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Let $A$ be the diagonal matrix w/alternating in sign diagonal entries: $$ A = \begin{pmatrix} (-1)^{n-1} \tan\left(\frac{\pi}{2n+1}\right) & 0 & 0 & \ldots & 0 \\ 0 & (-1)^{n-2} \tan\left(\frac{2 \, \pi}{2n+1}\right) & 0 & \ldots & 0 \\ 0 & 0 & \ddots & \ddots & \vdots \\ \vdots & \vdots & \ddots & -\tan\left(\frac{(n-1)\,\pi}{2n+1} \right) & 0 \\ 0 & 0 & \ldots & 0 & \tan \left(\frac{n\, \pi}{2n+1} \right) \\ \end{pmatrix}, $$

where $n$ is a natural number, and let $D$ be the $n$ by $n$ square $(0,1)$-matrix

$$ D = \begin{pmatrix} 0 & 1 & 0 & \ldots & 0 \\ 1 & 0 & 1 & \ldots & 0 \\ 0 & 1 & \ddots & \ddots & \vdots \\ \vdots & \vdots & \ddots & 0 & 1 \\ 0 & 0 & \ldots & 1 & 1 \\ \end{pmatrix}. $$

(a) Prove, that the eigenvalues of the product matrix $AD$ are equal to

$$ 2\sin\left(\frac{k\pi}{2n+1}\right), \,\, k=1,2,\dots,n. $$

The result follows from a continued fraction identity w/a lengthy proof and an exercise from the open Wiki book "On 2D Inverse Problems" (http://en.wikibooks.org/wiki/On_2D_Inverse_Problems), but a direct, shorter proof w/some geometric intuition would be very useful.

(b) The matrix $D$ is a discrete version of the operator $\frac{d^2}{dx^2}+2+\delta$. Is there differential/continuous/limiting equation version of the result in (a)?

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Are you completely sure you need the factor $2$ in the denominator of tangent? –  Caran-d'Ache May 28 '13 at 18:04
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Let me use $n=5$ to show the result. It is easy to generalize the result for general $n$. For $n=5$, let $a_k=\tan\frac{k\pi}{11}$ and $$ A=\left(\begin{matrix}a_1&0&0&0&0\\ 0&-a_2&0&0&0\\ 0&0&a_3&0&0\\ 0&0&0&-a_4&0\\ 0&0&0&0&a_5\\ \end{matrix}\right),D=\left(\begin{matrix}0&1&0&0&0\\ 1&0&1&0&0\\ 0&1&0&1&0\\ 0&0&1&0&1\\ 0&0&0&1&1\\ \end{matrix}\right). $$ Then the corresponding characteristic polynomial is \begin{eqnarray*} p(\lambda)&=&\det(\lambda I-AD)=\left(\begin{matrix}\lambda&-a_1&0&0&0\\ a_2&\lambda&a_2&0&0\\ 0&a_3&\lambda&-a_3&0\\ 0&0&a_4&\lambda&a_4\\ 0&0&0&-a_5&\lambda-a_5\\ \end{matrix}\right)\\ &=&\lambda^5-a_5x^4+(a_1a_2+a_2a_3+a_3a_4+a_4a_5)x^3-(a_1a_2a_5+a_2a_3a_5+a_3a_4a_5)x^2\\ &=&+(a_1a_2a_3a_4+a_1a_2a_4a_5+a_2a_3a_4a_5)x-a_1a_2a_3a_4a_5. \end{eqnarray*} Let $$f(\lambda)=(\lambda-b_1)(\lambda-b_2)(\lambda-b_3)(\lambda-b_4)(\lambda-b_5)$$ where $b_k=2\sin\frac{k\pi}{11},k=1,2,3,4,5$. Now we show that $p(\lambda)$ and $f(\lambda)$ are have the same coefficient for each $x^k$, $k=0,1,2,3,4$ and hence $b_k,k=1,2,3,4,5$ are the eigenvalues of $AD$. For simplicity, we just show that the constant terms of these two polynomials and the coefficients of $x^4$ are the same, respectively, namely. $$ b_1b_2b_3b_4b_4b_5=a_1a_2a_3a_4a_5, b_1+b_2+b_3+b_4+b_5=a_5 $$ and the rest will be tedious computations. In fact, since \begin{eqnarray*} &&32\cos\frac{\pi}{11}\cos\frac{2\pi}{11}\cos\frac{3\pi}{11}\cos\frac{4\pi}{11}\cos\frac{5\pi}{11}\\ &=&\frac{32\sin\frac{\pi}{11}\cos\frac{\pi}{11}\cos\frac{2\pi}{11}\cos\frac{3\pi}{11}\cos\frac{4\pi}{11}\cos\frac{5\pi}{11}}{\sin\frac{\pi}{11}}\\ &=&\frac{16\sin\frac{2\pi}{11}\cos\frac{2\pi}{11}\cos\frac{3\pi}{11}\cos\frac{4\pi}{11}\cos\frac{5\pi}{11}}{\sin\frac{\pi}{11}}\\ &=&\frac{8\sin\frac{4\pi}{11}\cos\frac{3\pi}{11}\cos\frac{4\pi}{11}\cos\frac{5\pi}{11}}{\sin\frac{\pi}{11}}=\frac{4\sin\frac{8\pi}{11}\cos\frac{3\pi}{11}\cos\frac{5\pi}{11}}{\sin\frac{\pi}{11}}\\ &=&\frac{-4\sin\frac{3\pi}{11}\cos\frac{3\pi}{11}\cos\frac{6\pi}{11}}{\sin\frac{\pi}{11}}=-\frac{2\sin\frac{6\pi}{11}\cos\frac{6\pi}{11}}{\sin\frac{\pi}{11}}=-\frac{\sin\frac{12\pi}{11}}{\sin\frac{\pi}{11}}=1, \end{eqnarray*} we have \begin{eqnarray*} b_1b_2b_3b_4b_4b_5&=&32\sin\frac{\pi}{11}\sin\frac{2\pi}{11}\sin\frac{3\pi}{11}\sin\frac{4\pi}{11}\sin\frac{5\pi}{11}\\ &=&(\tan\frac{\pi}{11}\tan\frac{2\pi}{11}\tan\frac{3\pi}{11}\tan\frac{4\pi}{11}\tan\frac{5\pi}{11})(32\cos\frac{\pi}{11}\cos\frac{2\pi}{11}\cos\frac{3\pi}{11}\cos\frac{4\pi}{11}\cos\frac{5\pi}{11})\\ &=&a_1a_2a_3a_4a_5. \end{eqnarray*} Using that $$ \sum_{k=1}^N\sin k\theta=\frac{1}{2}\cot\frac{\theta}{2}-\frac{\cos(N+\frac{1}{2}\theta)}{2\sin\frac{\theta}{2}} $$ we have \begin{eqnarray*}b_1+b_2+b_3+b_4+b_5 &=&2(\sin\frac{\pi}{11}+\sin\frac{2\pi}{11}+\sin\frac{3\pi}{11}+\sin\frac{4\pi}{11}+\sin\frac{5\pi}{11})\\ &=&2\cdot\frac{1}{2}\cot\frac{\pi}{22}=\tan(\frac{\pi}{2}-\frac{\pi}{22})=\tan\frac{5\pi}{11}=a_5 \end{eqnarray*}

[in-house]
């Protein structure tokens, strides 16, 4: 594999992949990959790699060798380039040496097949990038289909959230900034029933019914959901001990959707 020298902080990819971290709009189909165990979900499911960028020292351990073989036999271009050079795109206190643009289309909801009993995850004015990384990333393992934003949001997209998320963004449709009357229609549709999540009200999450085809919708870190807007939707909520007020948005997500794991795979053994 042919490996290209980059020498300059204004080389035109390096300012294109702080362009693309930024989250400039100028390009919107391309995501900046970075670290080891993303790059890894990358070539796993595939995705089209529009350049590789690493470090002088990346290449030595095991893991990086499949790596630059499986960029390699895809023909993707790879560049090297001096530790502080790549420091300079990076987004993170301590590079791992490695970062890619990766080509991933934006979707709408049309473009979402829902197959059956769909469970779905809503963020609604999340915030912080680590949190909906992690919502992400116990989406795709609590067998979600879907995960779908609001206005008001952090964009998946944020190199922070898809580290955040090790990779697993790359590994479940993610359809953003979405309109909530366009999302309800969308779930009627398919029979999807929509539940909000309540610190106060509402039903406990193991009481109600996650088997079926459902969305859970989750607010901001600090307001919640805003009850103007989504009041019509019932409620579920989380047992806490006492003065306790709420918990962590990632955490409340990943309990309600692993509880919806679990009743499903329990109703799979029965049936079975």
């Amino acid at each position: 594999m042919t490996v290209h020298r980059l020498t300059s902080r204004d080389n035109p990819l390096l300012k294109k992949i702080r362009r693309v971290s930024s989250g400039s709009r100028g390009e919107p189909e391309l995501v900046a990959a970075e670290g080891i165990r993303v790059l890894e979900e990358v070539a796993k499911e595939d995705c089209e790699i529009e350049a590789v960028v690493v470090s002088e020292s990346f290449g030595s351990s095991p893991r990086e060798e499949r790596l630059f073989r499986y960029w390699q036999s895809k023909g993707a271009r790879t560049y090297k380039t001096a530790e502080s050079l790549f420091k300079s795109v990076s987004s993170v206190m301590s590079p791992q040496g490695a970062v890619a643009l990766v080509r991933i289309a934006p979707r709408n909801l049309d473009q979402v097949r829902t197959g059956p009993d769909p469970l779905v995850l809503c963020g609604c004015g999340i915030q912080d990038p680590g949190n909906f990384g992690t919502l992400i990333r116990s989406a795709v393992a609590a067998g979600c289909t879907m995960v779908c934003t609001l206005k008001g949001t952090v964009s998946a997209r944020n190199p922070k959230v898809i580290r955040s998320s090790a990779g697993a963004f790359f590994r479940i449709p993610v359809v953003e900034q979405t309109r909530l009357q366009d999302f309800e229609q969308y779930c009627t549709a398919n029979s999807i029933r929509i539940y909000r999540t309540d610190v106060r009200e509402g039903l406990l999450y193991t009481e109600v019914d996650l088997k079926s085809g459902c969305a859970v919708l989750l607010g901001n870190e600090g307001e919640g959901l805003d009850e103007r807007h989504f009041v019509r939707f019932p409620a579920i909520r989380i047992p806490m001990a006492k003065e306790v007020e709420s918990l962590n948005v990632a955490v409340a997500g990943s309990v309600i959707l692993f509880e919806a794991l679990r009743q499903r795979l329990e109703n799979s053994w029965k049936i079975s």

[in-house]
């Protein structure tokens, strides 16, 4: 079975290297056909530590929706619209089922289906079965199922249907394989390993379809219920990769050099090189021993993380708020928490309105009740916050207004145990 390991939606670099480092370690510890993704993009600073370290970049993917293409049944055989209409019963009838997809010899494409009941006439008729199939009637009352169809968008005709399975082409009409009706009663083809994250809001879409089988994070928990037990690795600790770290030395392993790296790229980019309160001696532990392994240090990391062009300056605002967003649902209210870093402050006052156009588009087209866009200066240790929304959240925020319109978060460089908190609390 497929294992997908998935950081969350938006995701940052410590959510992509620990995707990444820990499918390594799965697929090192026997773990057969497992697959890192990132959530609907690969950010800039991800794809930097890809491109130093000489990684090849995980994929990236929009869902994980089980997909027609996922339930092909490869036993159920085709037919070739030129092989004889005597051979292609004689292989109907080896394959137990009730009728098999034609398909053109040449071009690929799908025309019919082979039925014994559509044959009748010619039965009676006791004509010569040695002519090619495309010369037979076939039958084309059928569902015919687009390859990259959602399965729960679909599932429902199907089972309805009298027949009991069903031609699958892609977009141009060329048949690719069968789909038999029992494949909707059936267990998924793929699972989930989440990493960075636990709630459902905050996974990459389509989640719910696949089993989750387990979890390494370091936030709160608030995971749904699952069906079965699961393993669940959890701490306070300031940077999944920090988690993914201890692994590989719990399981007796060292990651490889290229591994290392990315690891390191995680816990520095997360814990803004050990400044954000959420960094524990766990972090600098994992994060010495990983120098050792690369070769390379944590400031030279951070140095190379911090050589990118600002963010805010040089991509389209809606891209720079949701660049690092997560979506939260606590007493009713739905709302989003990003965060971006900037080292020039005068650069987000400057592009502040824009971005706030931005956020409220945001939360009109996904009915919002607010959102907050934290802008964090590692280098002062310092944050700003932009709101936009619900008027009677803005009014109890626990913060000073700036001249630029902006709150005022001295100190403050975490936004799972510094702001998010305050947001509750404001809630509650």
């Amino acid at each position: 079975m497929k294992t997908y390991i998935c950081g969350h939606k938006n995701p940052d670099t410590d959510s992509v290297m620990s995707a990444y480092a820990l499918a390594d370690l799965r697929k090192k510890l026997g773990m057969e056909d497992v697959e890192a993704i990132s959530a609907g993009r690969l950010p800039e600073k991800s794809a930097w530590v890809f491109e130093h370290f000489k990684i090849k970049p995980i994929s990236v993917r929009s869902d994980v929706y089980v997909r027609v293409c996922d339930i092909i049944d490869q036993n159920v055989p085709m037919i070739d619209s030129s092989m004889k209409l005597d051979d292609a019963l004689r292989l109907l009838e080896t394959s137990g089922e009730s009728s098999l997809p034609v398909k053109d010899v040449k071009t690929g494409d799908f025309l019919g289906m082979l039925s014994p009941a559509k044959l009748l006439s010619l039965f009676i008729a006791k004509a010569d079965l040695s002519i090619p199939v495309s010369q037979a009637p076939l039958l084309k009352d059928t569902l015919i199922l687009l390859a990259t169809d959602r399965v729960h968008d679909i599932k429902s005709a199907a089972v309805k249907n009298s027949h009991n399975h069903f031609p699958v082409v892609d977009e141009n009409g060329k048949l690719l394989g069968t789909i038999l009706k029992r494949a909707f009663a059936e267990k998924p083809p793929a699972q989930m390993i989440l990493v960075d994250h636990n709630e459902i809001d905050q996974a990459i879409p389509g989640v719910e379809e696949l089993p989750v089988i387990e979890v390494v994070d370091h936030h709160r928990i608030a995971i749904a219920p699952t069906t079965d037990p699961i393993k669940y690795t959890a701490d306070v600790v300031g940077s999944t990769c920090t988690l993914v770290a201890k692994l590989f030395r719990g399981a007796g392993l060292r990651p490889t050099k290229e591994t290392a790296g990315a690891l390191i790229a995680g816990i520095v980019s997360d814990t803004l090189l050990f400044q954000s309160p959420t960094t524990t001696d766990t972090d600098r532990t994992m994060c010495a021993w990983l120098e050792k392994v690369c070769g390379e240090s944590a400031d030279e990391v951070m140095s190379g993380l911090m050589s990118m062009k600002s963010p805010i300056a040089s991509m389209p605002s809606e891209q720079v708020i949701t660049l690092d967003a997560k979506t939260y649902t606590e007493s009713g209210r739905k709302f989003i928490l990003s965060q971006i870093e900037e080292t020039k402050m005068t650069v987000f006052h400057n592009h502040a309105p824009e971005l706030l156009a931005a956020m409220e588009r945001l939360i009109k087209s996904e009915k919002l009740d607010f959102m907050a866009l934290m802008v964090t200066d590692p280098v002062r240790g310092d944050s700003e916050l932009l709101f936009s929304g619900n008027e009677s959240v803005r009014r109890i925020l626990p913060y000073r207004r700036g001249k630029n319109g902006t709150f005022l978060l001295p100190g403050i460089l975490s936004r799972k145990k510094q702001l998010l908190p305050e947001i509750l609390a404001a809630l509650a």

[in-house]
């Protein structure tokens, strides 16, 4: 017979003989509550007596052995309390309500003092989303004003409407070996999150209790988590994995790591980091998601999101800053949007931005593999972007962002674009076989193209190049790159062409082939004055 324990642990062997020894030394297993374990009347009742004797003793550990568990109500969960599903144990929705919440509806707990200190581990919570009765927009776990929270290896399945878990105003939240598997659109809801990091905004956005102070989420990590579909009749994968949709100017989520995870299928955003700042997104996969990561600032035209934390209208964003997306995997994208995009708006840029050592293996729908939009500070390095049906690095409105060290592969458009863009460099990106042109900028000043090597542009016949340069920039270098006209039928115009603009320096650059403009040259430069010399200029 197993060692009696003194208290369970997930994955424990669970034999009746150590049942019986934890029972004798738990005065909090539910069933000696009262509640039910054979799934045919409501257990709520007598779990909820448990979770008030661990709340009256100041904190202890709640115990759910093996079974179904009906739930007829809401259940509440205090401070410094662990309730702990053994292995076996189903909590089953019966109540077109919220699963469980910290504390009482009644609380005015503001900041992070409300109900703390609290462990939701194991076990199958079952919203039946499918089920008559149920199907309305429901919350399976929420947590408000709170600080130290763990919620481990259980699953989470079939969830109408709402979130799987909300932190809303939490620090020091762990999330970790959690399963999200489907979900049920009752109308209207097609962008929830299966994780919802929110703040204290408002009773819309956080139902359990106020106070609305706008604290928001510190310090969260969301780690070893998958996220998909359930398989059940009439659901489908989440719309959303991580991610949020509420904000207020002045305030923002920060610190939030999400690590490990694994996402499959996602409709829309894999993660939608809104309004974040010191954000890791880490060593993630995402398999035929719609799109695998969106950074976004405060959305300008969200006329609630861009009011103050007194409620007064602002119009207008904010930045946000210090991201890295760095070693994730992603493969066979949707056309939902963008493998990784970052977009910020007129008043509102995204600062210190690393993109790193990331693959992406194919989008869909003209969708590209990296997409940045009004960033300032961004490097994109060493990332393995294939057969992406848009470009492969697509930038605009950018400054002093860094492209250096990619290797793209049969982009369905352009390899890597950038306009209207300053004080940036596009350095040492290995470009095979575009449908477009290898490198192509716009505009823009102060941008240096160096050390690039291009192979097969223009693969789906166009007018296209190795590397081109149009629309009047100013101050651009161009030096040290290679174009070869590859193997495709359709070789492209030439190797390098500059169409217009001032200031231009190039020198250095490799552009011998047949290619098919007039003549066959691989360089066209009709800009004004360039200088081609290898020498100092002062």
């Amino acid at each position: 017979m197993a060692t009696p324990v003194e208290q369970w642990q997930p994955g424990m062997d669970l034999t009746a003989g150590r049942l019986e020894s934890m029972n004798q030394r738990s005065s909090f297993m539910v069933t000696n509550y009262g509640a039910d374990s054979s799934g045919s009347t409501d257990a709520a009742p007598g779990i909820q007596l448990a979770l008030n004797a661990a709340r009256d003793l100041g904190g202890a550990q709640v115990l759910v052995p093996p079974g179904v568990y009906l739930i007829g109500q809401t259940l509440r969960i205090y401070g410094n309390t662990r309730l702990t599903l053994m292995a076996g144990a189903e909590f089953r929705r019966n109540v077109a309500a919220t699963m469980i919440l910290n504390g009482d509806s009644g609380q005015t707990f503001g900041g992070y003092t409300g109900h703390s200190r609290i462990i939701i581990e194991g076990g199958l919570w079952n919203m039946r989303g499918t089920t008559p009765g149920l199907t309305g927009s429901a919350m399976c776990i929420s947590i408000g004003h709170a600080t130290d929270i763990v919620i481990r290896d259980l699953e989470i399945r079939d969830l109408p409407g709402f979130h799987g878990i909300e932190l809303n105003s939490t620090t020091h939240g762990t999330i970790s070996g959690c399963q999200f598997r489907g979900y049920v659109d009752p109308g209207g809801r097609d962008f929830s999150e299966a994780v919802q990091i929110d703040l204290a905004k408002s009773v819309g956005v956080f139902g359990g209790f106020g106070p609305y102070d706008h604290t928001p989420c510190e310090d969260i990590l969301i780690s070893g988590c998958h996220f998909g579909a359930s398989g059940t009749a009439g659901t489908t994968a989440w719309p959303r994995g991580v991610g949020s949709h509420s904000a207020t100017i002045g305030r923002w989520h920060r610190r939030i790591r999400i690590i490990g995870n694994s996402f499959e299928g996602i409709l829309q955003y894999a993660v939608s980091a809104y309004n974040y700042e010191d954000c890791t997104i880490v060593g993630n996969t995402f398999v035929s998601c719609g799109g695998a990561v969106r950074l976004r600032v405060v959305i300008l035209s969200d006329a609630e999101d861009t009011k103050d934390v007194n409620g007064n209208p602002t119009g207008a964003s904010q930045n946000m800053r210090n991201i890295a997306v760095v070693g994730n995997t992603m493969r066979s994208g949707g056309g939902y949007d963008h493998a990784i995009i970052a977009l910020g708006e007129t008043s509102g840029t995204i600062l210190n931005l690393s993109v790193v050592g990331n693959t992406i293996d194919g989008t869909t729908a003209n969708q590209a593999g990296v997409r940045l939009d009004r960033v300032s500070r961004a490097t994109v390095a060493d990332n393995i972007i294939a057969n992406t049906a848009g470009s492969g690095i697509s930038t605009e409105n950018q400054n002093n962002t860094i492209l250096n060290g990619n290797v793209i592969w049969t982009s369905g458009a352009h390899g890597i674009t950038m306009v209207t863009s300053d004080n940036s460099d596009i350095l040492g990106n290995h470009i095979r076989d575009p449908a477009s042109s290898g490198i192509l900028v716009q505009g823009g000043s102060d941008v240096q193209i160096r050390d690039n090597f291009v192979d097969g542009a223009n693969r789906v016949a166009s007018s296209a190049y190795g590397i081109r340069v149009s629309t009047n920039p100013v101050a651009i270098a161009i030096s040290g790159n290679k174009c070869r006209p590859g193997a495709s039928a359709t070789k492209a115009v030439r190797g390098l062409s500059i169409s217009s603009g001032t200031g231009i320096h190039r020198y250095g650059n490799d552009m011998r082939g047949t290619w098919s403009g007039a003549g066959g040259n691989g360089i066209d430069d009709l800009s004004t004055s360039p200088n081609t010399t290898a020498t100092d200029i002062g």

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Do you have intuition on why the rest of the coefficients of the polynomials are equal? –  Daved Jun 1 '13 at 6:16
    
The answer to this question may be helpful: math.stackexchange.com/questions/392908/… –  Daved Jun 1 '13 at 6:25
    
@Daved Thank you for telling me this link. –  xpaul Jun 1 '13 at 11:41
    
Actually, to show that the rest of the coefficients are the same is to use some identities like the following $$ \sum_{k=1}^n\sin\frac{k\pi}{2n+1}=\frac{1}{2}\cot\frac{\pi}{2(2n+1)} $$ and $$ \prod_{k=1}^n\cos\frac{k\pi}{2n+1}=\frac{1}{2^n} $$ and others. –  xpaul Jun 1 '13 at 11:47
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